mobile networks.

Once you’ve made it to the body, the XHTML-MP markup is not unlike what you’re
already used to with XHTML Transitional or Strict. As you begin development,
keep a browser tab open with’s XHTML-MP Tutorial
(, an impressively replete resource
for all things XHTML-MP. And you’ll probably need a complete list of XHTML-
MP elements and accompanying attributes whilst furiously coding your critical
content, so keep another tab open with the XHTML-MP Tags List found at http://

5If this were a page created for desktop browsers, you would not include this XML
declaration, as pages that have an XML declaration before the DOCTYPE force IE 6 to use
quirks mode.
                                                        XHTML/CSS DEVELOPMENT 50

Should you need a little inspiration along the way, browse to and view the source of
the following mobilized sites. Not all of these follow the markup structure precisely
as shown here but utilize relatively good markup nonetheless.

• Flickr Mobile:
• Fandango Mobile:
• Popurls Mobile:
• English360 Mobile (Figure 4-3), archived copy:

Figure 4-3. English 360 Mobile as viewed with a Sony Ericsson K750i using the native
NetFront browser.

Once you’ve got the basics down, dive deeper into best practices, coding tips, and
mobile usability recommendations with these resources:

• Mobile Style Guides - Screen Design, Part 1 by Barbara Ballard: http://
• Global Authoring Practices for the Mobile Web by Luca Passani: http://
• dotMobi Mobile Web Developer’s Guide:
                                                       XHTML/CSS DEVELOPMENT 51

Finally, if you’re lucky enough to develop for iPhone users only, begin with Apple’s
Optimizing Web Applications and Content for iPhone (http:// followed by iPhoneWebDev
( Other notable resources include John Gruber’s iPhone
Fonts From Mac OS X (
and Joe Hewitt’s iUI (, a JavaScript and CSS bundle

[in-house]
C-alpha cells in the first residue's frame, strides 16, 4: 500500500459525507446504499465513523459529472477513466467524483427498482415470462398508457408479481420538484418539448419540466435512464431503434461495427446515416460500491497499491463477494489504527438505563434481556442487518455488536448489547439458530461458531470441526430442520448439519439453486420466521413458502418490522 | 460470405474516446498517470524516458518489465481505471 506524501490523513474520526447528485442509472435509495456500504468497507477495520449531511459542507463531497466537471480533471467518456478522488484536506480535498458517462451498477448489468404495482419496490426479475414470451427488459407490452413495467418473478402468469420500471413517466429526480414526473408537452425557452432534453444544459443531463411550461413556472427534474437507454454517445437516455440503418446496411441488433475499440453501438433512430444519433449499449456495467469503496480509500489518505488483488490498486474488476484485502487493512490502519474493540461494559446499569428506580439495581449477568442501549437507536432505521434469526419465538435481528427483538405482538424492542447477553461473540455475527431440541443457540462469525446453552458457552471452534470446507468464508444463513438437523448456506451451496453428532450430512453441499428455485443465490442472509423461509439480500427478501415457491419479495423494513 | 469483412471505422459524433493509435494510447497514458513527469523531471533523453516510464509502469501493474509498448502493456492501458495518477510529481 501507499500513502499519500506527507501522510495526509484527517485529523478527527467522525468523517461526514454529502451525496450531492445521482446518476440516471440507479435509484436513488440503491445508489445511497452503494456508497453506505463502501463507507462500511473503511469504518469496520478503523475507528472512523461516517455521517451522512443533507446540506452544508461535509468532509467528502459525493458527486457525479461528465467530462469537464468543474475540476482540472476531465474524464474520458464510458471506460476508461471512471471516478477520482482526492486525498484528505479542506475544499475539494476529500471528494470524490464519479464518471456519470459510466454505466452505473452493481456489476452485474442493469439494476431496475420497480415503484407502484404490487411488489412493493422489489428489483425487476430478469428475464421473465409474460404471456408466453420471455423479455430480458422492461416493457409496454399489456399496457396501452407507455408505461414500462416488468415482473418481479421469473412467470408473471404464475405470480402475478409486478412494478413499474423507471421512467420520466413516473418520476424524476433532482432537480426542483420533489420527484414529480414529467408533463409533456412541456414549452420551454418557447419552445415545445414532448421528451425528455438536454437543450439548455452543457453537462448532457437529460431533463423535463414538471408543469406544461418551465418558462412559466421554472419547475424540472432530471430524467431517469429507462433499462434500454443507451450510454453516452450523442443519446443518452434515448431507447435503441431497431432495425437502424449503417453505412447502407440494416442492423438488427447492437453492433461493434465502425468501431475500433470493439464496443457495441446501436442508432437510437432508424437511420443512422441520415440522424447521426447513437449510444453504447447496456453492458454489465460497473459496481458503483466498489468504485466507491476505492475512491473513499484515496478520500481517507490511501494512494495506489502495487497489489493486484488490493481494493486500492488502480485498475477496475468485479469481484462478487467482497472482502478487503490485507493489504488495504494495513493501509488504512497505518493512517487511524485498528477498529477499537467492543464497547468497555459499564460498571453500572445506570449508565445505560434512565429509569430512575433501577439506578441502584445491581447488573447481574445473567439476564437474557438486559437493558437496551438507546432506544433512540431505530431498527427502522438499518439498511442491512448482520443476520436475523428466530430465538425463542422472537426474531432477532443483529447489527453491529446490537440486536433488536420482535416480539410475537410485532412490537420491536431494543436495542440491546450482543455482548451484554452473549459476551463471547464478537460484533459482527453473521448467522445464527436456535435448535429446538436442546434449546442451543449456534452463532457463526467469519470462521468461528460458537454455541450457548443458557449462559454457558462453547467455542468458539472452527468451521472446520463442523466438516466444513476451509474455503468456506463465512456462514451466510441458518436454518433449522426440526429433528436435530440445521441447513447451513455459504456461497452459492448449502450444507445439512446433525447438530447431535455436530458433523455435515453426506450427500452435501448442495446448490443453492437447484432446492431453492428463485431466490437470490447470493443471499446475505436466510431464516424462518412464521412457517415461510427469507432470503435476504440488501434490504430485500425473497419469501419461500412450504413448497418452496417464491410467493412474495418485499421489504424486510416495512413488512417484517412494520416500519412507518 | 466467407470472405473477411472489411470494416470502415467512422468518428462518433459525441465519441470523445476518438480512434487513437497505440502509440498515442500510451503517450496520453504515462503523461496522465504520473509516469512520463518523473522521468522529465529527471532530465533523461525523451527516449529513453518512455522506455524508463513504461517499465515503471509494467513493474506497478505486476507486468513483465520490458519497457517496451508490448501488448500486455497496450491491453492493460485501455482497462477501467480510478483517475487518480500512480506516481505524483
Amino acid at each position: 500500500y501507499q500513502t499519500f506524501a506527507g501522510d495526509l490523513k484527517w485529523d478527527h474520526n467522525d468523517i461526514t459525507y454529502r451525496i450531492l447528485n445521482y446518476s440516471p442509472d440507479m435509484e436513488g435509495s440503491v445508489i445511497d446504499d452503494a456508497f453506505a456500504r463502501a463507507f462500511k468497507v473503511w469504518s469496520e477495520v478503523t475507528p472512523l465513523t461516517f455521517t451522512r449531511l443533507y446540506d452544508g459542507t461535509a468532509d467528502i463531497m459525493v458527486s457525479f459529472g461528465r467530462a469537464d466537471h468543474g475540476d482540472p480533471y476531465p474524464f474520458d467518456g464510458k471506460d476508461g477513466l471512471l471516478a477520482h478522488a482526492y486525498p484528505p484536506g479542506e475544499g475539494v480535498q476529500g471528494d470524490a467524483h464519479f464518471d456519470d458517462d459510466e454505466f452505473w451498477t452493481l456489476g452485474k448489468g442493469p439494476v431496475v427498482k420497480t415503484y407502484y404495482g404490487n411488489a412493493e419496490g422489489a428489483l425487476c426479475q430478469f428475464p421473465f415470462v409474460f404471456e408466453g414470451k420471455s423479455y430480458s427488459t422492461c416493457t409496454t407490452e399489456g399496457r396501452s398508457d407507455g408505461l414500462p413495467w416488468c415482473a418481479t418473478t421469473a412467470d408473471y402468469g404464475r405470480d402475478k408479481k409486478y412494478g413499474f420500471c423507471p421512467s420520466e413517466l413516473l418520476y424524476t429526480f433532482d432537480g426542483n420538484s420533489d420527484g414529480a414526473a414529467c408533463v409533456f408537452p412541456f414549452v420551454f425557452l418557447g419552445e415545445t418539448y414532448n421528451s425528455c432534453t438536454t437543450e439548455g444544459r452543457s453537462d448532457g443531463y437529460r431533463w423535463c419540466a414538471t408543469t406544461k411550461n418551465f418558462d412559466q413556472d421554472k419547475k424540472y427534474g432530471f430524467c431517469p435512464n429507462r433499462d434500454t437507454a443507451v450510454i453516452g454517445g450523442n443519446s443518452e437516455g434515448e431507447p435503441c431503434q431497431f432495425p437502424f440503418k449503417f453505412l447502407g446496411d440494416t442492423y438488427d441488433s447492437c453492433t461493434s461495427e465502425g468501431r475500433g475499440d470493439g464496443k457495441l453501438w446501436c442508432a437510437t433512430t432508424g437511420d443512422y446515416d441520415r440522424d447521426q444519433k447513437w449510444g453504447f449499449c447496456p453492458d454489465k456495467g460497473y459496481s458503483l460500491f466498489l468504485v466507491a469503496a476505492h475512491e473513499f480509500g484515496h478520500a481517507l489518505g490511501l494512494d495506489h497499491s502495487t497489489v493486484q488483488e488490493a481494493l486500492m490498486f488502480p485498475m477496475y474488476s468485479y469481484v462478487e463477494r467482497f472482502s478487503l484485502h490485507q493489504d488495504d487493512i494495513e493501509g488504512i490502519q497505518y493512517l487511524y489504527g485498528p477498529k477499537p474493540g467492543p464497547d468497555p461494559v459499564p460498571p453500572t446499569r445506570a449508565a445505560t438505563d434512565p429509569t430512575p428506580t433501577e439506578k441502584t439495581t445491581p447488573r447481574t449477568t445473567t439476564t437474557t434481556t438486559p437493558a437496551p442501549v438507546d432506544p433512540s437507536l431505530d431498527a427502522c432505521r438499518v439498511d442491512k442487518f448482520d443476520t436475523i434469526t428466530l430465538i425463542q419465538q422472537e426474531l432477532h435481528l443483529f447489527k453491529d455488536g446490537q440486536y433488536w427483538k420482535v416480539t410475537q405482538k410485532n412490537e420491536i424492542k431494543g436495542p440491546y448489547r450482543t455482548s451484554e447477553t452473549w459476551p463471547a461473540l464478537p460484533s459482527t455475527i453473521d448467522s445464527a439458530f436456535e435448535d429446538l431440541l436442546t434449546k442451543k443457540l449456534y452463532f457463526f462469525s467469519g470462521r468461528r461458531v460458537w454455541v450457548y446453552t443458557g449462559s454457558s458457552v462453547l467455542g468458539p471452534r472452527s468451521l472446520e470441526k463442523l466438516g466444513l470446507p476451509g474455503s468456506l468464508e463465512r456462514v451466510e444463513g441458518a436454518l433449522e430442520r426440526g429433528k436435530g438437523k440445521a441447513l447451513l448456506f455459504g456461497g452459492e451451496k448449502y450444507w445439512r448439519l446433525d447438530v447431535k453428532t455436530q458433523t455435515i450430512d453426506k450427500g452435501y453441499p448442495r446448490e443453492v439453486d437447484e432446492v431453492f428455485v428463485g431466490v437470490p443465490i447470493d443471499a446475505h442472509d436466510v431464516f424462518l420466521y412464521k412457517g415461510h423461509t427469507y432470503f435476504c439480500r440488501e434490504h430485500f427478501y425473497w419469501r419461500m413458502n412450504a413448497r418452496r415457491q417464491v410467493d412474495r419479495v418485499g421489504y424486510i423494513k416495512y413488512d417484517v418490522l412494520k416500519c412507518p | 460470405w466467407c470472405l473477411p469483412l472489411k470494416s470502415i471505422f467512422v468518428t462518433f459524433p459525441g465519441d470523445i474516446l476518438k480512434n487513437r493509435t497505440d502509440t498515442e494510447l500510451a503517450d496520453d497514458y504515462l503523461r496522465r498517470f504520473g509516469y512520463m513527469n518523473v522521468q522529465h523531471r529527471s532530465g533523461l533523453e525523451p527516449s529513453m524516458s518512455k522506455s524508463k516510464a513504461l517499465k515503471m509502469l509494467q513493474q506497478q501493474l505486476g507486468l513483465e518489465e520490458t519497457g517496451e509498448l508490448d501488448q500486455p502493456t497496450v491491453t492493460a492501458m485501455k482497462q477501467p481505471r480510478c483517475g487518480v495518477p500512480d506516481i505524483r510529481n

aimed at making iPhone web app development easier:

         As much as possible, iUI maps common HTML idioms to iPhone
         interface conventions. For example, the <ul> and <li> tags are used
         to create hierarchical side-scrolling navigation. Ordinary <a> links
         load with a sliding animation while keeping you on the original
         page instead of loading an entirely new one. A simple set of CSS
         classes can be used to designate things like modal dialogs,
         preference panels, and on/off switches.

Off you go, heart palpitating or sweaty palms in tow.

Admittedly, the current state of CSS support by many mobile browsers leaves much
to be desired. Only about half of the CSS properties you’re comfortable using will
be transferrable to mobile.    e other half are supported either too poorly to use or
not at all.

While in need of an update, many of the CSS observations in Mobile Web Design:
Tips & Techniques ( are still
applicable today, some of which include the following:

• font-size  will be ignored by most browsers; consider using headings (h1, h2, h3)
  instead to control font sizing
                                                      XHTML/CSS DEVELOPMENT 52

• font-family   will also be ignored by most browsers, as nearly all devices currently
  default to their own proprietary sans-serif
• background-image   support is marginal, while background-color is somewhat well
• border-style   support overall is sketchy, but border-style:   solid   is probably the
  most reliable value
• margin and padding support is decent, though very poor on some devices; use
  cautiously with small screen real estate

As for including or linking to CSS in your pages, your options are the same as for
desktop sites: external, embedded, and inline. Some experts argue embedded or
inline over external in favor of reducing the number of HTTP connections per page
request, yet experience shows many popular mobilized sites and apps employ
external linking without issue. (Note: When using external linking, <link> is the
most widely supported as compared to the <?xml-stylesheet?> and @import

It should be noted that there also exists CSS Mobile Profile 2.0 (http://, for which the working draft “defines in general a